The Smoky Mountains: An Education Waiting to Happen
- Friday, April 05, 2013
Fishing is available in the park, with various types of trout as the main catch. Rainbow trout and brown trout can be found in abundance in more than 2,000 miles of streams located within the park’s boundaries.
Lizards such as the five-lined skink and the fence lizard can be seen all over the mountain range. Amphibians include the lungless salamander and the red-cheeked salamander, which can be found only within the park. Always remember to observe the creatures—do not handle them. Many species in the Smoky Mountains are endangered or threatened and need to be left alone. Others can be dangerous if handled.
Besides breathtaking plants, flowers, trees, and amazing creatures of all shapes and sizes, the Smoky Mountains have numerous waterfalls in almost every river and stream that flows. It is important to stay away from the edges and the tops of the waterfalls. The rocks become slippery, and careless hikers may fall in and possibly drown.
Abrams Falls is a waterfall that is 20 feet high with a massive flow of water that cascades down into a deep pool. It has its own 5-mile trail, which is graded as being moderate in difficulty. Grotto Falls is a 25-foot waterfall and is heavily populated with salamanders. The hike to Grotto Falls is approximately 3 miles in length and is considered to be moderate. Two of the bigger waterfalls include Hen Wallow Falls and Juney Whank Falls, both 90 feet tall. The moderate hike to Hen Wallows is a little over 4 miles, winding through rhododendron and hemlock.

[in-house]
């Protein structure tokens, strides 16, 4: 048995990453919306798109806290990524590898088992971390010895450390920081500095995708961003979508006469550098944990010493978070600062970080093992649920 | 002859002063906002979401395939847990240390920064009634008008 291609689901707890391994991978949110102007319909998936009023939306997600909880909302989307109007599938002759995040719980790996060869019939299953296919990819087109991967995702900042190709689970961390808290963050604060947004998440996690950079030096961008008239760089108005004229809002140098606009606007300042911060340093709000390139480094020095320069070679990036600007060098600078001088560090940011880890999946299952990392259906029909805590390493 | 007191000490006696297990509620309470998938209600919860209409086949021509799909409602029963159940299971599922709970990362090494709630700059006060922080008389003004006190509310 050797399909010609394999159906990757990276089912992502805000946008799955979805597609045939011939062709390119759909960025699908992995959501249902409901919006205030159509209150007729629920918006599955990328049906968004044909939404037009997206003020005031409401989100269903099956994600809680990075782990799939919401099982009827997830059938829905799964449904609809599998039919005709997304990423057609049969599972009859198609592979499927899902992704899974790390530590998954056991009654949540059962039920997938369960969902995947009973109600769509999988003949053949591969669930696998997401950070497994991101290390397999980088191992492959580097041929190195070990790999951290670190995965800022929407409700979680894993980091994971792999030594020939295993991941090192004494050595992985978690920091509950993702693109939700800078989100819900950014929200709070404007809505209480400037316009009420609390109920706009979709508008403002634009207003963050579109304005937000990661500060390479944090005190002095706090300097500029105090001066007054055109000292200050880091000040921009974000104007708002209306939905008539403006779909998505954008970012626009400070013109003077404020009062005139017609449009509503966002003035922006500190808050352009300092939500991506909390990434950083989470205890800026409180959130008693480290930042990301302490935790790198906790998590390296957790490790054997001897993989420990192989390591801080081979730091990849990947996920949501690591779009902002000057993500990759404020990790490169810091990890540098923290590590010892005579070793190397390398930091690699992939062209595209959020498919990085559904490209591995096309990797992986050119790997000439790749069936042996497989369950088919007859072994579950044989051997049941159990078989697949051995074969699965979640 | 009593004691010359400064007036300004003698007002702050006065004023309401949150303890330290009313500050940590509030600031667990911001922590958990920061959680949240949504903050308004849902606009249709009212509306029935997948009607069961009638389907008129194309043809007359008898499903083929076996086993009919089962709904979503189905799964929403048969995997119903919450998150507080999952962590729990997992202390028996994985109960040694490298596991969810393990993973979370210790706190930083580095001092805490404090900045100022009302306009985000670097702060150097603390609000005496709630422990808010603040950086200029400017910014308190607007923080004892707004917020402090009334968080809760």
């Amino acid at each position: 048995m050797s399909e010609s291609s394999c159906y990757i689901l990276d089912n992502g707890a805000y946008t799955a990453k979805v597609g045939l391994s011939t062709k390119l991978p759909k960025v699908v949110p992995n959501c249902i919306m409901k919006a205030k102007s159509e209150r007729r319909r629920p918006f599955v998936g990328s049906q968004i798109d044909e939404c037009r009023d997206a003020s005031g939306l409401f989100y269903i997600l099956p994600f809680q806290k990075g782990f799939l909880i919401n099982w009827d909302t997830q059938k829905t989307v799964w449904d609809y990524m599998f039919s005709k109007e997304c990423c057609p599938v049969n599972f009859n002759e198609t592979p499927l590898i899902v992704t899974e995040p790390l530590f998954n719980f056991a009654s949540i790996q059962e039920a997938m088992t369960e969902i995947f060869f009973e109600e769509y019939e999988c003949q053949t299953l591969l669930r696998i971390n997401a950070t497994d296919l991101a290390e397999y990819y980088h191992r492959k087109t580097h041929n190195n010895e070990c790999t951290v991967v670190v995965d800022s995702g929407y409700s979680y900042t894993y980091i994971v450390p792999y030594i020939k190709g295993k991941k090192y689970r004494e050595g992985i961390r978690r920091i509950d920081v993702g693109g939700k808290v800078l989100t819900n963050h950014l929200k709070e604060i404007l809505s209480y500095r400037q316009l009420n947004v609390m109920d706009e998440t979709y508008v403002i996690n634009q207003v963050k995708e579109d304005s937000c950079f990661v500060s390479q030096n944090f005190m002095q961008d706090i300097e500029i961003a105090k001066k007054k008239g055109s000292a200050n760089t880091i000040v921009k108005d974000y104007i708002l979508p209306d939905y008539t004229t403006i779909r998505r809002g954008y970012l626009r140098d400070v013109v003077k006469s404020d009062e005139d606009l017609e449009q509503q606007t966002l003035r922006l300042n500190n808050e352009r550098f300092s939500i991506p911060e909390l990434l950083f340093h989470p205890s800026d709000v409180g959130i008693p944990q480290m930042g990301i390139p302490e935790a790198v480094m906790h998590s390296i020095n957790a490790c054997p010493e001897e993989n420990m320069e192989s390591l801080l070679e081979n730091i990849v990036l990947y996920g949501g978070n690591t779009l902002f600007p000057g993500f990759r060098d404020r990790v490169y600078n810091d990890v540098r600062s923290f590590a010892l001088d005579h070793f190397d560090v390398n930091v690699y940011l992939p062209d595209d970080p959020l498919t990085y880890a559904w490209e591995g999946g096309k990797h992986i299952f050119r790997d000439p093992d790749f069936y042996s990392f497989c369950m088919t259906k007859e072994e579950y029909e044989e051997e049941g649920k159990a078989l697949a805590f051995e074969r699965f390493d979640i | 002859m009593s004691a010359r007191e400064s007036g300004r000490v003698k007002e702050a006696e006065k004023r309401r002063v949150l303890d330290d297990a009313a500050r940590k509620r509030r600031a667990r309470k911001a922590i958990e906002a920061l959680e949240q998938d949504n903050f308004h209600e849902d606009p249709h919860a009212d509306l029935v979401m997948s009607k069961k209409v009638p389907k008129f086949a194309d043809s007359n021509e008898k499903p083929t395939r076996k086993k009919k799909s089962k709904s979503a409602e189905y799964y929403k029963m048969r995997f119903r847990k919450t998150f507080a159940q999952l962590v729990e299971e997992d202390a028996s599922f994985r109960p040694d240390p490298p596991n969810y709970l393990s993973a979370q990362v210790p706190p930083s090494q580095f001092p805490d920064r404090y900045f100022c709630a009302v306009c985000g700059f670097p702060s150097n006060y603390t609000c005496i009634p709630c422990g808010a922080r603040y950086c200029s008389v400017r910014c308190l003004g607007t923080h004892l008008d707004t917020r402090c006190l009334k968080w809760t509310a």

One of the advantages of visiting the mountains is experiencing nature, and one of the best ways to do this is by riding a bicycle. One can explore the sights, sounds, and smells of the forest, experiencing everything at once while getting a good dose of exercise. Cades Cove Loop Road is an 11-mile route that visitors can use as a hiking trail or bicycle trail.
Hikers can enjoy more than 800 miles of trails ranging from easy to hard. Whether the goal is to observe wildlife, plant life, or waterfalls, there are trails for all purposes and levels of activity. Trails designed for hikers or cyclists take them past old schoolhouses or historical buildings. Horse riding through the back trails is a great way to get away from the hustle and bustle of common tourist areas to really explore the environment.
When making vacation plans that allow the family to experience nature, a visit to the Smoky Mountains is a great choice. Allowing children to learn hands-on about nature provides experiences they will never forget. Involving all of the senses makes learning more fun and is easier to retain. Teaching a child to appreciate the world and everything that is in it is important for everyone.
Angie Lindsay is a homeschooling mother to three children. She enjoys writing articles for several companies, including Helium and Textbroker. She has her own homeschooling advice website at homeschoolingmagic.com, and soon it will include unit studies for families to use.
Copyright 2012, used with permission. All rights reserved by author. Originally appeared in the April 2012 issue of The Old Schoolhouse® Magazine, the family education magazine. Read the magazine free at www.TOSMagazine.com or read it on the go and download the free apps at www.TOSApps.com to read the magazine on your mobile devices.
Publication date: April 5, 2013
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